Thus, in a company where employees are Web surfing and using e-mail, the first order of business is to stop any and all viruses. This actually is fairly simple to do if you are running Linux, but most companies have a large allotment of Windows desktops. Therefore, I suggest using desktop antivirus software with hourly updates. This is a simple yet highly effective method of stopping almost any type of attack. If your company has no services running--FTP, SQL, etc.--the only real threat is viruses. How else can some random dude gain access to a system?
So here we are with a bunch of users on the Internet, and the only defense is antivirus/trojan software. Simple scenario? Yes. Realistic? Yes. So, how would you break into a network with no services running and no exploits on the desktops? You scan the network. How do you scan the network? You start by figuring out what subnet or IP address the computers are on. There are only three ways of finding out that information. First, you can do a general scan of IP addresses and hope you run across the company's network. But, if there aren't any services running, how would that network show up? Keeping with the no services example above, your network is pretty safe on that front. The second way to find subnets or IP addresses is to track them from a Web site. If one of your users goes to someone's Web site, blog, list or anything of that sort, the IP address can be logged and used later. The third method of finding subnets and IP addresses is through e-mail messages, which keep them in the headers.
So, it really boils down to hiding your network's IP addresses from the world when users are Web surfing and e-mailing. One way to hide them while surfing is to use an application such as Tor. Here is a quote from the Tor Web site about what it does:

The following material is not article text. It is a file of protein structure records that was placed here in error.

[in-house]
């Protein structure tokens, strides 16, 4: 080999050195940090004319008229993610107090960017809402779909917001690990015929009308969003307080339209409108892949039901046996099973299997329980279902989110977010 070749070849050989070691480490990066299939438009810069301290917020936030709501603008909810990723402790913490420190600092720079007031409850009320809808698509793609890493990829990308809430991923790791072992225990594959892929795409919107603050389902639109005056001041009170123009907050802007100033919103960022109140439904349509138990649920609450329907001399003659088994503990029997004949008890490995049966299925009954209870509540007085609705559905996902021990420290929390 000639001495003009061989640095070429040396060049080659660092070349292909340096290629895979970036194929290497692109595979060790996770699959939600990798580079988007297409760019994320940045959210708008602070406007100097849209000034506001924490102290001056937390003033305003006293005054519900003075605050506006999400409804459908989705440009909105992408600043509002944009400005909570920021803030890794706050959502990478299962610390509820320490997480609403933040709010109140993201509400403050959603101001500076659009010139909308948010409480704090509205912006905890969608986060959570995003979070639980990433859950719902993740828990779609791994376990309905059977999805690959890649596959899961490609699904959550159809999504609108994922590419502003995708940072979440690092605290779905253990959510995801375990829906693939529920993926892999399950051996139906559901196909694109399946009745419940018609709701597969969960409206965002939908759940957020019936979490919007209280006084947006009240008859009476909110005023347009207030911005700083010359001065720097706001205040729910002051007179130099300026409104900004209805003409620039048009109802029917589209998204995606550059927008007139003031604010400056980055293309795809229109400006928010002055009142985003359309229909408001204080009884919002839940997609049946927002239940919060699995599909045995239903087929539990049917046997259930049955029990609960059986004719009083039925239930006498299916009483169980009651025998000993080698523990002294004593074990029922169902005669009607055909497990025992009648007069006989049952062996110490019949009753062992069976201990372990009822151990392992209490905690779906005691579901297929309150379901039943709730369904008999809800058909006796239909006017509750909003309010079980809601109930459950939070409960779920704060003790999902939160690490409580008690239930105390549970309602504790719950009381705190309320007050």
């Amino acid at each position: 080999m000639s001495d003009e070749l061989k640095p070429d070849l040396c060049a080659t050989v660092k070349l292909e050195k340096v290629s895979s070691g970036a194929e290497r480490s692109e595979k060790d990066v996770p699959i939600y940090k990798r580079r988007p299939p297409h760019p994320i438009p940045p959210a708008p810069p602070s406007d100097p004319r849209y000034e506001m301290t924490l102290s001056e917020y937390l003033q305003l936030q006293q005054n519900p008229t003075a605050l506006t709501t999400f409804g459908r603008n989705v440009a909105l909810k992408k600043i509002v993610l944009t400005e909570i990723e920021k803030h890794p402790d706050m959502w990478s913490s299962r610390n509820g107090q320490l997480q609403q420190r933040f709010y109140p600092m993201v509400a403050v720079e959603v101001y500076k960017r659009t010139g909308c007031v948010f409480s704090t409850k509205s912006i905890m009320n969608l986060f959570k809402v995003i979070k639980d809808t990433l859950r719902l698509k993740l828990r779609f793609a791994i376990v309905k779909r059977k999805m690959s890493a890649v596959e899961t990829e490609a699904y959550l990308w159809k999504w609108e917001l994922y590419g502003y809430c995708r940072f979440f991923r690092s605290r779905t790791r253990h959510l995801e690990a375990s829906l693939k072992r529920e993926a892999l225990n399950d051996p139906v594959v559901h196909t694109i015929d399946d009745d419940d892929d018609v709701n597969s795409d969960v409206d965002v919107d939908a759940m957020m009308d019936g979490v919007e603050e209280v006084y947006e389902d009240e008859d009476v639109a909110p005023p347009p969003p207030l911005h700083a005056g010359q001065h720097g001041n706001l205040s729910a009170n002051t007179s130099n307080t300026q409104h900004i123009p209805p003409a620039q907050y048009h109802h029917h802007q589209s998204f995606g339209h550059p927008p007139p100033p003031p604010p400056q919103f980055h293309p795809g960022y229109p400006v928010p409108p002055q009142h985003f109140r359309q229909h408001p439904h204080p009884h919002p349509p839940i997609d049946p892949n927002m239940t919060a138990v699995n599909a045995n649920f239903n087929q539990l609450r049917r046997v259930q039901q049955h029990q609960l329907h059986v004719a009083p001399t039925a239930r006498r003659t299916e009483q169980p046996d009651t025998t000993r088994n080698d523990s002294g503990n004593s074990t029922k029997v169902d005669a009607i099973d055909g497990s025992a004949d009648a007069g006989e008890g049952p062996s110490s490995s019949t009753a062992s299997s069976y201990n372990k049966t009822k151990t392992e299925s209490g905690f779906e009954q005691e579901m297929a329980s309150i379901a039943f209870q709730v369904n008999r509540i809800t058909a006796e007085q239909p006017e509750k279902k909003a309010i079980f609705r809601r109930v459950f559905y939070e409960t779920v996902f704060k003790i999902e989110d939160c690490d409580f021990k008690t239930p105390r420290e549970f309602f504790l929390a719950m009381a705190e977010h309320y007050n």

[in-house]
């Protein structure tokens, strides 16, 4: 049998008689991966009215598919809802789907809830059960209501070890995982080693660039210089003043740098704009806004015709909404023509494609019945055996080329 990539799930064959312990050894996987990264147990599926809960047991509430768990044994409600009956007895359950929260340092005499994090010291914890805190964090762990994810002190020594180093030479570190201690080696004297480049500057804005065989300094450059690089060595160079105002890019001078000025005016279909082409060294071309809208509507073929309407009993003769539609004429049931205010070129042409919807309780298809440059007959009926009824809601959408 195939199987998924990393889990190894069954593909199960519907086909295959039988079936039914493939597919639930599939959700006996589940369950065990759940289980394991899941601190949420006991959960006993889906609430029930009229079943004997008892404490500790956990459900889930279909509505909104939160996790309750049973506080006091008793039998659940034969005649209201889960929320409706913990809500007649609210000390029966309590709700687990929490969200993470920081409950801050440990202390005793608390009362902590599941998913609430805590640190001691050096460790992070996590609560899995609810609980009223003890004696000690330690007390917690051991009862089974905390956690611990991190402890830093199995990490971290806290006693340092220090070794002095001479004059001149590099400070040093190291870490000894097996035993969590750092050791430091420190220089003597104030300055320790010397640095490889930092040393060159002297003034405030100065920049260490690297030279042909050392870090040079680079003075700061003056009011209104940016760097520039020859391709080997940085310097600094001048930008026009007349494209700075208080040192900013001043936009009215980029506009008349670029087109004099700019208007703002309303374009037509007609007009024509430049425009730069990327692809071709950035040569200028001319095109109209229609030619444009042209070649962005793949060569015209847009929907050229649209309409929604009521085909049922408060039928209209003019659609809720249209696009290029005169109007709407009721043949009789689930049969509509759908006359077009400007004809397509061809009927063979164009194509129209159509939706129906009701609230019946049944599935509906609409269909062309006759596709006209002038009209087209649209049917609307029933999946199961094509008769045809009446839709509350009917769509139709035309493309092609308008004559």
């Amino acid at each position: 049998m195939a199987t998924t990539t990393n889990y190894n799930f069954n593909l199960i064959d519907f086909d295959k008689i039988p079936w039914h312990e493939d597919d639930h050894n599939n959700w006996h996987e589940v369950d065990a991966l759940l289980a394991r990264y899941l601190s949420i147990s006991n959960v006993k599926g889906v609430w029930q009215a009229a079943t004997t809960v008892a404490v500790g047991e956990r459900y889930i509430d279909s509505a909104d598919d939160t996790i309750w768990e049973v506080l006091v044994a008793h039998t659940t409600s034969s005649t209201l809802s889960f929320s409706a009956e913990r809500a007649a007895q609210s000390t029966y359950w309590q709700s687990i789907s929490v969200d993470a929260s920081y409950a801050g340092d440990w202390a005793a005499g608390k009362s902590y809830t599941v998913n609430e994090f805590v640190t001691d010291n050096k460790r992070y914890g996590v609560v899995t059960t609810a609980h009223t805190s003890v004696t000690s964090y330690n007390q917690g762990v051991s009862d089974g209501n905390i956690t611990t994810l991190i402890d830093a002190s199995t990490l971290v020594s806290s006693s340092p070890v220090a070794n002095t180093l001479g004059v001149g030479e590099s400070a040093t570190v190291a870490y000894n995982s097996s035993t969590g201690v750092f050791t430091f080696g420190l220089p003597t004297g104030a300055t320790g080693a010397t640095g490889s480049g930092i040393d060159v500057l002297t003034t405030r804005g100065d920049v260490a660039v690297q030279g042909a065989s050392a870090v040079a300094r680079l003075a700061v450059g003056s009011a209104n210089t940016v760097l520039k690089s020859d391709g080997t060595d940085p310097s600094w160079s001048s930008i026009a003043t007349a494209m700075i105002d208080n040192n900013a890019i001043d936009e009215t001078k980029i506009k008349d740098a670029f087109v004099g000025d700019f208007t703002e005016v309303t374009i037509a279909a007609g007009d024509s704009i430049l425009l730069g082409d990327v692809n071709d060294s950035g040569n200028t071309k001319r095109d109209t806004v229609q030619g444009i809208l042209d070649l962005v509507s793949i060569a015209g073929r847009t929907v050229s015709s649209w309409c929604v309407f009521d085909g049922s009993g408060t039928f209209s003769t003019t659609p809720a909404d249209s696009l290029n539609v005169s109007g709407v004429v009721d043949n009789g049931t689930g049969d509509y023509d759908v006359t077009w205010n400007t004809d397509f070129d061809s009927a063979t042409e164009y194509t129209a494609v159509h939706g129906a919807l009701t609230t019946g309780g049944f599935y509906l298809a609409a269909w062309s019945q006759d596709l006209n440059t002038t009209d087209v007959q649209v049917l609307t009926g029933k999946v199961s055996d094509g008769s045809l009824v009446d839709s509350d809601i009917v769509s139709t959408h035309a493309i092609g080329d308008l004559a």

Tor is a toolset for a wide range of organizations and people that want to improve their safety and security on the Internet. Using Tor can help you anonymize web browsing and publishing, instant messaging, IRC, SSH, and other applications that use the TCP protocol. Tor also provides a platform on which software developers can build new applications with built-in anonymity, safety, and privacy features. Tor aims to defend against traffic analysis, a form of network surveillance that threatens personal anonymity and privacy, confidential business activities and relationships, and state security. Communications are bounced around a distributed network of servers called onion routers, protecting you from websites that build profiles of your interests, local eavesdroppers that read your data or learn what sites you visit, and even the onion routers themselves.
With something like Tor in place, we're left to deal with e-mail headers. There isn't a universal easy solution to this one, although it can be easy to fix--it really depends on the situation. If you outsource your company's e-mail, that protects your network. But, now you have to worry about some third party looking over your e-mail. If that is not a concern and outsourcing e-mail is cost effective, then with a few minor tweaks you should be good to go. The tweaks themselves are simple, too: secure POP and SMTP and do not send POP/SMTP passwords over the Internet without some type of encryption.
If your company hosts its own mail server, however, you have a whole other set of problems. Hosting your own mail server brings to the table a lot of overhead, and you need to consider many more potential problems. For the purposes of this article, I lightly cover some basic considerations.
When handling e-mail yourself, two basic components are needed, a firewall and a mail server. The firewall performs two functions, network address translation (NAT) and IP/port forwarding. NATing a network is a huge security plus that is simple and effective. It essentially creates a buffer for your network. In that buffer, you can do anything you can dream up to prevent anything you can think up. You also need to IP or port forward the incoming mail to the mail server. I think it's always a good idea to separate exposed servers from the rest of the network, DMZ-style.
Next, you need to introduce antivirus software strictly for the mail server. You can choose from several, so spend some researching which one is best for your company's needs. The main thing here is to let the mail antivirus server take the brunt of the traffic and have it forward the clean mail to the mail server on a different port. I'm not going to get into how to secure the mail antivirus server in this article, but it does need to be done.